Poison Ivy Home Remedies.
The good news is that not everybody is sensitive to the oils in poison ivy. If you are, you're probably also sensitive to poison sumac and poison oak. Only about 15% of people who are sensitive to poison ivy will experience a severe reaction. These easy poison ivy hacks will also work if you're exposed to poison oak or poison sumac.
KNOW YOUR POISON IVY
The best poison ivy hack of all is prevention! If you're in an area and unsure of whether you were actually exposed to poison ivy, you can take some easy precautions to prevent a rash or skin irritation. Make sure you wear gloves, long pants, and high socks in any areas you suspect poison ivy may be present. When you get home, put your clothes right into the washing machine and wash with hot water to remove the oils. You can scrub any exposed skin with a strong soap and hot water to dissolve any oils that may be present on your skin.
Sometimes, just prevention alone can prevent a rash or skin irritation. But if you miss a spot ...
* Oatmeal baths are my favorite way to relieve the itchy irritating rash from poison ivy. Soak in a warm (not hot) bath with two to four cups of ground oatmeal for 20 minutes. If you can't get the affected area into the bathtub (like the back of the neck or a shoulder), use warm compresses with ground oatmeal.
* Essential oils can be used for relieving the irritation from poison ivy, but never put undiluted oil directly on the affected area! Undiluted essential oils can cause a whole new level of skin irritation, so always make sure you dilute them in warm (not hot) water before soaking a compress and applying to skin. Some of my favorite essential oils for poison ivy relief include lavender, rose geranium, tea tree oil, and helichrysum. Make sure that you're using pure essential oils and not scented oils when using them medicinally. (Bonus: tea tree oil also has strong antibiotic properties that will help prevent a skin infection from badly irritated skin!)
* Bentonite clay is a great poison ivy hack because the drying effect of the clay will help relieve irritated skin. Mix a small amount of bentonite clay with enough water to make a smooth paste. You can add a drop or two of your favorite essential oil, and gently apply to the affected area three to four times a day until you notice some healing.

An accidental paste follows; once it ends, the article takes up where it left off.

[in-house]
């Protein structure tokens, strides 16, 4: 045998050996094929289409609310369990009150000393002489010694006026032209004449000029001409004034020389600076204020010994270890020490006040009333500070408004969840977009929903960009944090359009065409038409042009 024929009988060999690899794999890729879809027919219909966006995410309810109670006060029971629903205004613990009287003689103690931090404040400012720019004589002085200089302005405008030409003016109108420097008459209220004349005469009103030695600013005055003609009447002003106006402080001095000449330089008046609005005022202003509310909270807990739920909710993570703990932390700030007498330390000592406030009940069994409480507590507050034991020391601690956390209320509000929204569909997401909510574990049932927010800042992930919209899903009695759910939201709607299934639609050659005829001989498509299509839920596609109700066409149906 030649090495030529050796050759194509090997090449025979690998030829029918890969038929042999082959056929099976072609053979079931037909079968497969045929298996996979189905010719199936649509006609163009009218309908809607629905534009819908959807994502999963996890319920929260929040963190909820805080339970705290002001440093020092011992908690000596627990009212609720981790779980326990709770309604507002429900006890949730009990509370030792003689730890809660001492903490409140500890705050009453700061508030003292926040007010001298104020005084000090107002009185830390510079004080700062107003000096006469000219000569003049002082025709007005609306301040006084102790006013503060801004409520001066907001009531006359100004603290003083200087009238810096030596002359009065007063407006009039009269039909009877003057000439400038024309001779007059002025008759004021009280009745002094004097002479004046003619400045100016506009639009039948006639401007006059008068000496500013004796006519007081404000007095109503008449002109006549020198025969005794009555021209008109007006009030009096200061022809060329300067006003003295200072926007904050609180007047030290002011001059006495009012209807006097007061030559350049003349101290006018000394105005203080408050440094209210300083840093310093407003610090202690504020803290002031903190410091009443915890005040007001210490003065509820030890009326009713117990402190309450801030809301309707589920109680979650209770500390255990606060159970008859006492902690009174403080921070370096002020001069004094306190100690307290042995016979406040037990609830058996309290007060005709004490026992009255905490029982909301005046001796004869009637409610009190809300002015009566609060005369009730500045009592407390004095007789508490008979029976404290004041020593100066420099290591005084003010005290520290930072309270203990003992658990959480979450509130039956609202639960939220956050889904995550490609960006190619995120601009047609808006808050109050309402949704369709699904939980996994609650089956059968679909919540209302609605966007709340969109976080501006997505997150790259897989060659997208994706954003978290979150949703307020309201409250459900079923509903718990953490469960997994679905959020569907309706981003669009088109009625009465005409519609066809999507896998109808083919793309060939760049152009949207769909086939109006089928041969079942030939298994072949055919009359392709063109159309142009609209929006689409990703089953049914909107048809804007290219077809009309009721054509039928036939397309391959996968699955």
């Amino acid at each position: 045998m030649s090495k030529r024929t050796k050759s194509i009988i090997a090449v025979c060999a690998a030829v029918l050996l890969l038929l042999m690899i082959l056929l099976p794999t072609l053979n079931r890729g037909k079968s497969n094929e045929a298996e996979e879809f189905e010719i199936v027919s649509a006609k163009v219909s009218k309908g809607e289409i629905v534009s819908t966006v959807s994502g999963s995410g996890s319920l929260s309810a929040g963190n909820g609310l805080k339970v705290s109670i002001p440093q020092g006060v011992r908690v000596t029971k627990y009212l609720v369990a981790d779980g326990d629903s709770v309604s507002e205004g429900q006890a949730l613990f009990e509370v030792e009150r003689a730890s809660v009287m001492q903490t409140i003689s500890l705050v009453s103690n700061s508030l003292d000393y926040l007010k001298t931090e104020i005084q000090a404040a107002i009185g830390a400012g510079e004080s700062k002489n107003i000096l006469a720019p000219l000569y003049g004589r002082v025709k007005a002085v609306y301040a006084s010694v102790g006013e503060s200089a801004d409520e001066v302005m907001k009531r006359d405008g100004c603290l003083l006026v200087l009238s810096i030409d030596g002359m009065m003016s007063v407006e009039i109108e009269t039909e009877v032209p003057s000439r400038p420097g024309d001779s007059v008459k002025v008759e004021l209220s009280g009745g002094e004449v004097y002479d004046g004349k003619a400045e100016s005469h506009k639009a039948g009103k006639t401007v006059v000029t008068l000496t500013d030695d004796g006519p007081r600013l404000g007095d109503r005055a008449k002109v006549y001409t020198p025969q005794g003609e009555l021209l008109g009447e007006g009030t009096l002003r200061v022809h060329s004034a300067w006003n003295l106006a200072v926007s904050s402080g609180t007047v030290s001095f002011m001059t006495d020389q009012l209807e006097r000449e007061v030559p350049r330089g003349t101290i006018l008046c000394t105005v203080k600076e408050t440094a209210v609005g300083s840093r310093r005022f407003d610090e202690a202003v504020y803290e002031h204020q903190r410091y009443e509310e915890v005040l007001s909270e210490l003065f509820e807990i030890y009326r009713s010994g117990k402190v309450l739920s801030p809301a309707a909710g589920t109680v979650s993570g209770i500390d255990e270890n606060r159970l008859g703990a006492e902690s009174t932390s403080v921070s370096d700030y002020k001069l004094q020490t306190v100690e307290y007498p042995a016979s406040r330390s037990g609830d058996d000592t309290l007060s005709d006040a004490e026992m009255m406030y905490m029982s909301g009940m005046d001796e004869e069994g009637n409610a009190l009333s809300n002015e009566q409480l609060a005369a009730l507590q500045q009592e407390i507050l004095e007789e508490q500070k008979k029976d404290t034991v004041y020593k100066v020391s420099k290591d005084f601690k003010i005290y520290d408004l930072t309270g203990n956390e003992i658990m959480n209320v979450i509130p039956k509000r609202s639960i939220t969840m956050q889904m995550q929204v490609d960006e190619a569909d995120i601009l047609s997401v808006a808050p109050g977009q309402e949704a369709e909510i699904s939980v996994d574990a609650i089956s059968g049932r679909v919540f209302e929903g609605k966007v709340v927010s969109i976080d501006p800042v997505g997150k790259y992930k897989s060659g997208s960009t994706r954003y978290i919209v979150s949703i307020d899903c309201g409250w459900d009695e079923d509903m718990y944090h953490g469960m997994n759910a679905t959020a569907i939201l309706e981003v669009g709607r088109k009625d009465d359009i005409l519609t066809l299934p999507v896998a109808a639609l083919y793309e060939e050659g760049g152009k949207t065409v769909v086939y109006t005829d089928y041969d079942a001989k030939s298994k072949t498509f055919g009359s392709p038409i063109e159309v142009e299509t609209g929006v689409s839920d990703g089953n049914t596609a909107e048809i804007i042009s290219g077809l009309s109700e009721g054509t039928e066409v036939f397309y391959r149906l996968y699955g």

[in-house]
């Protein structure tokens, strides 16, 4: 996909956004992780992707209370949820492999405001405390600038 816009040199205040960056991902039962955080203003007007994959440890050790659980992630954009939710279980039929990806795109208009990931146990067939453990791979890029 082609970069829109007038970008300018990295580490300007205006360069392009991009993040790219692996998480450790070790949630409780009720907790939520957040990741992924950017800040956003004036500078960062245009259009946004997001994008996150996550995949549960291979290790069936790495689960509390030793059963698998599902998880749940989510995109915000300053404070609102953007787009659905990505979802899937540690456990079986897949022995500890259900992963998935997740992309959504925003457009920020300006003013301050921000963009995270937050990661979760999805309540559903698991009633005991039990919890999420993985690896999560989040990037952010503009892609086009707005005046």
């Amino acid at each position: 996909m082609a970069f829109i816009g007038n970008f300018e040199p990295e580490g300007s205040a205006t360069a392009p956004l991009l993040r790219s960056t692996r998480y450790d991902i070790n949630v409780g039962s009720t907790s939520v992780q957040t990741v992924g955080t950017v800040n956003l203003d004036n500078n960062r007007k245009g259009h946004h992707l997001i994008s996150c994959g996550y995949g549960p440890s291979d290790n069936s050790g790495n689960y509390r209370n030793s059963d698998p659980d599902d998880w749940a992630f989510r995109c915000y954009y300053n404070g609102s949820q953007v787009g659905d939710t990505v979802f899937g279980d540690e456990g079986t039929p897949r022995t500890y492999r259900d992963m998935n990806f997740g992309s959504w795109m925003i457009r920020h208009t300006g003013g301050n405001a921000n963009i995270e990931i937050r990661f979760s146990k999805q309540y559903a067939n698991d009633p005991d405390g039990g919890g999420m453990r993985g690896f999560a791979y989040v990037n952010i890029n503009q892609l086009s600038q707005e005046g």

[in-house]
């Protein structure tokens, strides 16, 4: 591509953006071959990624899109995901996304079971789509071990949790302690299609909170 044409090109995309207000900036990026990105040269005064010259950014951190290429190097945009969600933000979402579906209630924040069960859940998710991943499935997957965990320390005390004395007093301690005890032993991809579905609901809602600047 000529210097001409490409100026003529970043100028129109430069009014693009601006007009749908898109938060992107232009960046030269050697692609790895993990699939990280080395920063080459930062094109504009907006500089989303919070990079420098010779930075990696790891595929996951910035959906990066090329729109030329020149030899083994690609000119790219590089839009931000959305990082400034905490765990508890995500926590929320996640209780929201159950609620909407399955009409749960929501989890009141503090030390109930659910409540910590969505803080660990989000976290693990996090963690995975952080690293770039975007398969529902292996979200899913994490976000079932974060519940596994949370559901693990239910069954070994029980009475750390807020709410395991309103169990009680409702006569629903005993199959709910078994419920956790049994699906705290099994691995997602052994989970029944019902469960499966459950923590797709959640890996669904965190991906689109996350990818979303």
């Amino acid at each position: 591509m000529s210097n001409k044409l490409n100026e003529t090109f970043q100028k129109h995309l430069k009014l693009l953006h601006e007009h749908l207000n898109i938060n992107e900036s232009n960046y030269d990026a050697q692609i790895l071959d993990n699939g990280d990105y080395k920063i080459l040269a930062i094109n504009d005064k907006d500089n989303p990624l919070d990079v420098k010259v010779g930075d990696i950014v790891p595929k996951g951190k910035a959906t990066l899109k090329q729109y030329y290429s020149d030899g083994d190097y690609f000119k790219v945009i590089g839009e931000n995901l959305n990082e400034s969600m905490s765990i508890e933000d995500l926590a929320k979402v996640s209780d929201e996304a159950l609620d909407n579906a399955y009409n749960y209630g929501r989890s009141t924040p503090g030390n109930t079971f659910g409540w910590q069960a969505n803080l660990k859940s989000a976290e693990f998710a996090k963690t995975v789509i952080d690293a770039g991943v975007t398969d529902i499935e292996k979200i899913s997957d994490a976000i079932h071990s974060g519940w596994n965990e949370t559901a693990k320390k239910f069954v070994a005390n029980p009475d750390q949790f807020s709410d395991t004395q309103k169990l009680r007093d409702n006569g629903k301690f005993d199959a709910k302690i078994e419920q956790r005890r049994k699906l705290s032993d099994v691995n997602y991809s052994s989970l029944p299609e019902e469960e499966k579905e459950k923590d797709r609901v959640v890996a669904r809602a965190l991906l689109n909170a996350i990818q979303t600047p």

* Witch hazel and baking soda are my go-to natural remedies for skin irritation from poison ivy or poison oak. These are especially great for using with kids, as they don't require sitting still for very long. Witch hazel can simply be sponged onto the affected areas using cotton balls three to four times a day. Baking soda can be made into a thin paste and then applied to the affected area. I prefer to cover the baking soda with a light gauze or bandage until it dries.
* Echinacea doesn't seem like it would be an effective poison ivy hack, but you know what? Echinacea taken internally can actually help relieve the histamine reaction in the body that causes the skin irritation from poison ivy. Taking a small dose of echinacea three times a day (in addition to any of the other topical hacks listed above) can speed the healing of a poison ivy rash. In addition, you can dilute a liquid echinacea dietary supplement with a small amount of water and apply it directly to the affected area. Look for dietary supplements that use the whole herb and not a highly processed caplet form from the grocery store.
If you or someone in your family is exposed to poison ivy and develops difficulty breathing, dizziness, severe swelling, fever, or if the rash lasts for more than 30 days, please seek immediate medical care.
In the heart of the Adirondack mountains, JENNIFER VANBENCHOTEN raises chickens for eggs, keeps bees for honey, and grows her own food. Jennifer enjoys scratch cooking, writing creative nonfiction and poetry, teaching yoga, and creating handmade beaded jewelry.
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|Author:||Van Benschoten, Jennifer|
|Publication:||Countryside & Small Stock Journal|
|Date:||Jul 1, 2019|
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